Michael's post-Island timeline bugged me.
Michael's mother said he showed up in New York two months after the disappearance of Oceanic 815. That means Michael and Walt were back in New York in late November. Now, the freighter has been offshore since mid-December. I guess it's plausible that in a scant three weeks, Michael could have squeezed in all the hard living suggested by his episode — boating to New York; establishing a new identity; deciding to kill himself; failing to do so; recuperating; hanging with Mr. Friendly; flying to Fiji; playing mole for Ben — but it seems like a stretch to me. That said, I liked Michael's backstory, and recognize that compression is sometimes a necessary storytelling fudge, much in the same way that Jack Bauer only needs five minutes to get from Santa Monica to downtown L.A., which I can tell you is frakking impossible.
The cliffhanger wasn't cliffhangerish enough.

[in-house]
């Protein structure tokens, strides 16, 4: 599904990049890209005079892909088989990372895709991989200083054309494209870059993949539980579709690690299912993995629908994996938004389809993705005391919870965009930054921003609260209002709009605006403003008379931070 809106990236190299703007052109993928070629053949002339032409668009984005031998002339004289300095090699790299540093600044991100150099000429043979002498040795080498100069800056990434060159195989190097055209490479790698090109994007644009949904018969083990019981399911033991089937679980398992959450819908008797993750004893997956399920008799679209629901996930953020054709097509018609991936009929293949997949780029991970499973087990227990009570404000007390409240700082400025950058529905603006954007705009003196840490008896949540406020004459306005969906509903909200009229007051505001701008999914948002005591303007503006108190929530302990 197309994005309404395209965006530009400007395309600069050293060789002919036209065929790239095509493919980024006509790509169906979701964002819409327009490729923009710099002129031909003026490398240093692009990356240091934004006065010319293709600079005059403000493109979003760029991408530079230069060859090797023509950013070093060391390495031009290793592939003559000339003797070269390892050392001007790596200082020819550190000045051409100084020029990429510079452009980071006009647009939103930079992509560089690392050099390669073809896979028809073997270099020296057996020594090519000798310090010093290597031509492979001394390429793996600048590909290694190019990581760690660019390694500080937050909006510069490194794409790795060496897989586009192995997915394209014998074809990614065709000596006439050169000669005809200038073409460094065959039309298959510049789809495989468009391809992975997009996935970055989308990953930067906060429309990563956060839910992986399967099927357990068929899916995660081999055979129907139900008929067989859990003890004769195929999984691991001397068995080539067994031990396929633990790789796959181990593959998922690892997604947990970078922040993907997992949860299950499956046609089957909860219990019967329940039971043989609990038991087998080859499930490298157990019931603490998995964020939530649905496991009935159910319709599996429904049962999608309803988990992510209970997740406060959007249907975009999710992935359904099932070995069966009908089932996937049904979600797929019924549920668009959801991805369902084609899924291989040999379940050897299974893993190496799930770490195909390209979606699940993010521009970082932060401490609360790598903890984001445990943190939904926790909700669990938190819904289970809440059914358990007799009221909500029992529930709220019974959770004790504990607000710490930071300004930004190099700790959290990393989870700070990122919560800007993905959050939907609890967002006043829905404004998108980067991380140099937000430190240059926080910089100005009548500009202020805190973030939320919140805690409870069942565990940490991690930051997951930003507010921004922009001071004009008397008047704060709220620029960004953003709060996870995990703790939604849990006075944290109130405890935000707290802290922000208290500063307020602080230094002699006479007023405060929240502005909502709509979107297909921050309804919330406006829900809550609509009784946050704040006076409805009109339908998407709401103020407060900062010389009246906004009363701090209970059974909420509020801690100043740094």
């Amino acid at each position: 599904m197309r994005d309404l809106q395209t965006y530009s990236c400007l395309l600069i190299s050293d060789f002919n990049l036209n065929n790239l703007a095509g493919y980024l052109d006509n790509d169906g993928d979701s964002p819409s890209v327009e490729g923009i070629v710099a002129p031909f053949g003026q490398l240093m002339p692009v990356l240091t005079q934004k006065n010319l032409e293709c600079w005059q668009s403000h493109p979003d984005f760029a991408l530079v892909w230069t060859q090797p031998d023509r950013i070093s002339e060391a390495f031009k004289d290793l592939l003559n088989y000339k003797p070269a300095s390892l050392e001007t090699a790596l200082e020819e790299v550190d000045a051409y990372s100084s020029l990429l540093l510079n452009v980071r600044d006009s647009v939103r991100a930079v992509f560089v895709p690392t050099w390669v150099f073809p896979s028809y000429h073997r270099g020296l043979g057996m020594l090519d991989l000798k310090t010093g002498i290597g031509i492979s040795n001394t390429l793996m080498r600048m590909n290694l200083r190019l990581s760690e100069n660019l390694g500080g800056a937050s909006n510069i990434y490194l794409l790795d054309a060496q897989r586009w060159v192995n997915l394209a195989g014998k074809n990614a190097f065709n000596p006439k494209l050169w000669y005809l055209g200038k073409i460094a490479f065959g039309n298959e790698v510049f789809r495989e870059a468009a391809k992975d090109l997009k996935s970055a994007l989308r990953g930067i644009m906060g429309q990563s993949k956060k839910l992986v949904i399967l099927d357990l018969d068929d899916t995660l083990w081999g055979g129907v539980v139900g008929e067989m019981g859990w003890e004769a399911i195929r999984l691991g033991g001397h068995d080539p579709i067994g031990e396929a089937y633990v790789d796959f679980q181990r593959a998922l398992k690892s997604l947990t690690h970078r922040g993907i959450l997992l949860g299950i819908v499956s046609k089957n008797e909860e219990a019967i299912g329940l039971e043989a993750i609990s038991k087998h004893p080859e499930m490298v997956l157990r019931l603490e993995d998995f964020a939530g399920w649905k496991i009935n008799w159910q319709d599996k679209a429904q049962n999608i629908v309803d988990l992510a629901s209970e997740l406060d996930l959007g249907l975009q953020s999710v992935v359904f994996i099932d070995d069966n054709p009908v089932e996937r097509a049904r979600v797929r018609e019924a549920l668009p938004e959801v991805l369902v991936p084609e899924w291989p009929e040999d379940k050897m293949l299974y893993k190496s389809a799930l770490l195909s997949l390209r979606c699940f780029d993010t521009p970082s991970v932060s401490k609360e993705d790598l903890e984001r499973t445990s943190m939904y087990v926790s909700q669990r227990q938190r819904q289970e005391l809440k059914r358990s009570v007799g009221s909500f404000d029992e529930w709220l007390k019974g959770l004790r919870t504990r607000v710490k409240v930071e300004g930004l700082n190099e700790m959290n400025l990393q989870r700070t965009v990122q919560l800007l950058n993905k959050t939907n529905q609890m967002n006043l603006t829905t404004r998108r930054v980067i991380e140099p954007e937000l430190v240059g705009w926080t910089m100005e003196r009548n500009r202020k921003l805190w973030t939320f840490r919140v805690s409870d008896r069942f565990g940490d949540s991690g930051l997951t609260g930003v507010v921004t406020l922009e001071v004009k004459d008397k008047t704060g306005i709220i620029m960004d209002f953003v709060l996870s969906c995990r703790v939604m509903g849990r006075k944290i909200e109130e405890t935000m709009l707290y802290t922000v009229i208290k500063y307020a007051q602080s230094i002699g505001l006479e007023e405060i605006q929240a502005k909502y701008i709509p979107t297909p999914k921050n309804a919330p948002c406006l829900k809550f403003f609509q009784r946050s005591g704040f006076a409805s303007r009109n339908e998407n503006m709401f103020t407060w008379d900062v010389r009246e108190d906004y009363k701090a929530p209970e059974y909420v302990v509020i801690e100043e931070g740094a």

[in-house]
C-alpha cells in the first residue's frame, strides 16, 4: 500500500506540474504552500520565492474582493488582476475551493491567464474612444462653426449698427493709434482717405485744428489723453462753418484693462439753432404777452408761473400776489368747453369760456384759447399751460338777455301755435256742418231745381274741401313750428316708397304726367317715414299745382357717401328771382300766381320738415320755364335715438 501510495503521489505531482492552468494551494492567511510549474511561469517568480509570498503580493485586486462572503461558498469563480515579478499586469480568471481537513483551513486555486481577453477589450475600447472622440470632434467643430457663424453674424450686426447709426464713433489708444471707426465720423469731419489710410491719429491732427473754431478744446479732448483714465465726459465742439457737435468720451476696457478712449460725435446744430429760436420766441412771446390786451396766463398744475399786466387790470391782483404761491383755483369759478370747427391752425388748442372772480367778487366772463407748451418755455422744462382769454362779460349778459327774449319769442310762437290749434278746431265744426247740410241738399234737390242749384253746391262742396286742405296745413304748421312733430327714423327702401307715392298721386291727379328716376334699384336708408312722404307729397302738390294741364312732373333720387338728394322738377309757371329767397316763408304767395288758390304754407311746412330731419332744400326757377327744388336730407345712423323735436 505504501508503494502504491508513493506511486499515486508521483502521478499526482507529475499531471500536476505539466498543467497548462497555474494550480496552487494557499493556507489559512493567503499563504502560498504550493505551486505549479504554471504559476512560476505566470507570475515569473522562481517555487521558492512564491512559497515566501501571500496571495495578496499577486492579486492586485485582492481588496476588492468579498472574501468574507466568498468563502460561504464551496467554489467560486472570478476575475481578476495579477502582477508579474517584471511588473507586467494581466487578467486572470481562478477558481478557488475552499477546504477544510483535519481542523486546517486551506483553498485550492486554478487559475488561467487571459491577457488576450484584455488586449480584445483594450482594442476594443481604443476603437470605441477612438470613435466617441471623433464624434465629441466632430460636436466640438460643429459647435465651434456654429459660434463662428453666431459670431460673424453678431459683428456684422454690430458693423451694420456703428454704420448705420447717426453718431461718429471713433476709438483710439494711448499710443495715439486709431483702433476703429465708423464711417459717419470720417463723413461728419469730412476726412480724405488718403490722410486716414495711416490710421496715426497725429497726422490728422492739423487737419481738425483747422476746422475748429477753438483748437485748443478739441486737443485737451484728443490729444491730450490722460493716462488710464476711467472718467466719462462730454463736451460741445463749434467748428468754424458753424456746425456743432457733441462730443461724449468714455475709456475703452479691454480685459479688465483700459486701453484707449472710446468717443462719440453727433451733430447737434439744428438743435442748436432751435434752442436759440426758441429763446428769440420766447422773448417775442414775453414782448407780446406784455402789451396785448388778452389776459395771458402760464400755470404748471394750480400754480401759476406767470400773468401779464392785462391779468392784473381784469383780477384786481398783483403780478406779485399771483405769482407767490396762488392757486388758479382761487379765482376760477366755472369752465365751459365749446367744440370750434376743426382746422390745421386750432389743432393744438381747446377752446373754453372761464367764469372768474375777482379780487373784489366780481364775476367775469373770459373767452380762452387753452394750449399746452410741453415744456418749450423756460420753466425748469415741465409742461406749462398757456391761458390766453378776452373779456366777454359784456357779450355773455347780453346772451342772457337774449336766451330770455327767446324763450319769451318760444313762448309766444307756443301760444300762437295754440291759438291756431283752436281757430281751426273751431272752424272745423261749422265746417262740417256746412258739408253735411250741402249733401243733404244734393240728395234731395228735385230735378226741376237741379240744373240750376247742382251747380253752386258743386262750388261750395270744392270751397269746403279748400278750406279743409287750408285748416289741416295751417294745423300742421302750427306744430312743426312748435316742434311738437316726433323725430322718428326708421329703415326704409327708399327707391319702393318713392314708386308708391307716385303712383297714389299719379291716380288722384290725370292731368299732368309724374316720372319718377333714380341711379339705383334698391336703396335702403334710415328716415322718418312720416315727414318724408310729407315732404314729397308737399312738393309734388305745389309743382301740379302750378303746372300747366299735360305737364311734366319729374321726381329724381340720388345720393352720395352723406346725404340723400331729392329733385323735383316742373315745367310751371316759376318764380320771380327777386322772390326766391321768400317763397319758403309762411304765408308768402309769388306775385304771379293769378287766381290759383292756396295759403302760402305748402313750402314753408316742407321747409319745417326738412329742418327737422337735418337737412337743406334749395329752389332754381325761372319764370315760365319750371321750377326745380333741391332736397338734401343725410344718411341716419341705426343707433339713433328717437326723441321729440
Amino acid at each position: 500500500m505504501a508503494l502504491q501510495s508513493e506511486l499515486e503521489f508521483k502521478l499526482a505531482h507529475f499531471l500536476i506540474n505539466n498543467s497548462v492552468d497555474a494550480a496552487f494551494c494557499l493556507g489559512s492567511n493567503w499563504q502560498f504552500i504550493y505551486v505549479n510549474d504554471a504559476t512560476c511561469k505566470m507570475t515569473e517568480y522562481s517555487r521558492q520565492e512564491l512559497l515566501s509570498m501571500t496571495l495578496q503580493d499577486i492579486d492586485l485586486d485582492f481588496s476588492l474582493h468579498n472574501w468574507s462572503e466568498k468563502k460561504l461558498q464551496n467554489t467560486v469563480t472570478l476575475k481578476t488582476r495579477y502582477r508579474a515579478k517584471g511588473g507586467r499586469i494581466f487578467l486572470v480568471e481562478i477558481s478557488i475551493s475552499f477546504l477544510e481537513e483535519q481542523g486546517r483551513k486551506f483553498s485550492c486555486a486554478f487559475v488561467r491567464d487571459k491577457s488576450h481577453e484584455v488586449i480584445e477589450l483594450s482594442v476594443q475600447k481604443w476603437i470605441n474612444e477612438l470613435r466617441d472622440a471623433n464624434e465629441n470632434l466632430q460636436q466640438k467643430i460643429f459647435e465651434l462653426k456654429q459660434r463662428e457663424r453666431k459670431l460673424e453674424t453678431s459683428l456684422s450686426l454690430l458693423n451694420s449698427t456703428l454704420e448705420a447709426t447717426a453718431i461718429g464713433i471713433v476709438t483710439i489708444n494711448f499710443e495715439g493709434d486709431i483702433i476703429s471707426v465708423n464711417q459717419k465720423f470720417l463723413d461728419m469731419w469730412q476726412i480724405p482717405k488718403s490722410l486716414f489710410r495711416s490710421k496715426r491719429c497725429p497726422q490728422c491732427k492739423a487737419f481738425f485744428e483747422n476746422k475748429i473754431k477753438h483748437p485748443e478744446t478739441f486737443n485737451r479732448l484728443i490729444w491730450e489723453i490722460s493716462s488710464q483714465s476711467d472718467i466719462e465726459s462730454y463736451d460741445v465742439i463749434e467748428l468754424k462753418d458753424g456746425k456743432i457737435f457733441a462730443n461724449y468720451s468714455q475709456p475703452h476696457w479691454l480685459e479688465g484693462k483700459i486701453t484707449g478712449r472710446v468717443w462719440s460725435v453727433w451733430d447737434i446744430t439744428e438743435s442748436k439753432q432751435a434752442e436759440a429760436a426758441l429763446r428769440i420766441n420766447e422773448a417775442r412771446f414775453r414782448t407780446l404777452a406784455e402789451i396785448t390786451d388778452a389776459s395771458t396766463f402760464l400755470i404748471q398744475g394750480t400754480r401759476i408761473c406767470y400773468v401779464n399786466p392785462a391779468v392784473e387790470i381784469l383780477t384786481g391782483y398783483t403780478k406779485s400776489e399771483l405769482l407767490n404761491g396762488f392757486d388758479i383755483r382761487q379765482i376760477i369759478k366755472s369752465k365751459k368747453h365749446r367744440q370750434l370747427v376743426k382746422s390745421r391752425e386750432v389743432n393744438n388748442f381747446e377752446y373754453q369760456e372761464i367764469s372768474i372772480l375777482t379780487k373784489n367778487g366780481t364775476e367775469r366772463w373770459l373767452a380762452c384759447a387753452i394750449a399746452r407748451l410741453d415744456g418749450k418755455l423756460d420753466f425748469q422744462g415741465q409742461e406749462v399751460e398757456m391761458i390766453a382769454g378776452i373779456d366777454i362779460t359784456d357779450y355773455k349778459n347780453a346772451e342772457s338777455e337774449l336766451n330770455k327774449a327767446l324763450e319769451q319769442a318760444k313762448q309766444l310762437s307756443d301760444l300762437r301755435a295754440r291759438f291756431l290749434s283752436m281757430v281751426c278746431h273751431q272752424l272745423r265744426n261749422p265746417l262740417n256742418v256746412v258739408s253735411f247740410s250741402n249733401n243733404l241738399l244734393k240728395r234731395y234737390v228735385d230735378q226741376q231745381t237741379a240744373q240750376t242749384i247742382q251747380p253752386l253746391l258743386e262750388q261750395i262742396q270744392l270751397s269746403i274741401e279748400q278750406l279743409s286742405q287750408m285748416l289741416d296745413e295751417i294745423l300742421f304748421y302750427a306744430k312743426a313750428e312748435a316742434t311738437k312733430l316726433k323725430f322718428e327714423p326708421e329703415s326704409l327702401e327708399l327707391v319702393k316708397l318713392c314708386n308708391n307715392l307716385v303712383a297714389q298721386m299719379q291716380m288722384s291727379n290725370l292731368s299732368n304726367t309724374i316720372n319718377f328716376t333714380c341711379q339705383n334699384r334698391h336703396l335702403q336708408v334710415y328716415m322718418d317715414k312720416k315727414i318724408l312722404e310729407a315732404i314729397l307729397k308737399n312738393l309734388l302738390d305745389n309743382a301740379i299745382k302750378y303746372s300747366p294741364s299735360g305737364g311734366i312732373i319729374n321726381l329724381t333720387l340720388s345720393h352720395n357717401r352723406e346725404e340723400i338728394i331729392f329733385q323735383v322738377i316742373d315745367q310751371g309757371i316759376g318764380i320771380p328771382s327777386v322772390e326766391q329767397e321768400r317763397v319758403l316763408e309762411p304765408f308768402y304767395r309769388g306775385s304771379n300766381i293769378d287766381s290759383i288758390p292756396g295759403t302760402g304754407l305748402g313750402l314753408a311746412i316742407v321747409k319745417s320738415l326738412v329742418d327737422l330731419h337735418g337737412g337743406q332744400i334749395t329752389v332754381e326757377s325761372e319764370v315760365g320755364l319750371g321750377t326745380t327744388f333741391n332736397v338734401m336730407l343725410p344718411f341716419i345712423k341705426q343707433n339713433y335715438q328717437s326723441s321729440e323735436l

To be fair, the climactic beat — the apparent killings of Karl and Rousseau and Alex's skin-saving betrayal of Ben — was forced to shoulder an unintended dramatic burden: sending us into an unexpected five-week interruption between episodes with a momentum-sustaining bang. (ABC originally planned to air ''Meet Kevin Johnson'' with the remaining five set to air beginning in late April, but then decided against it. Bad move.) Still, I'm not sure Alex, Karl, and (to a lesser extent) the French Lady have the heft to carry the final BONG! moment of any Lost episode. I also didn't bite on the mystery of Karl's unseen assailants. I think Lost wants us to be debating if those are Others lurking in the bushes or freighter mercenaries. But I never read it as an open question; I'm just assuming it is the freighter creeps. Regardless, it didn't work. But now let's talk about some stuff that did...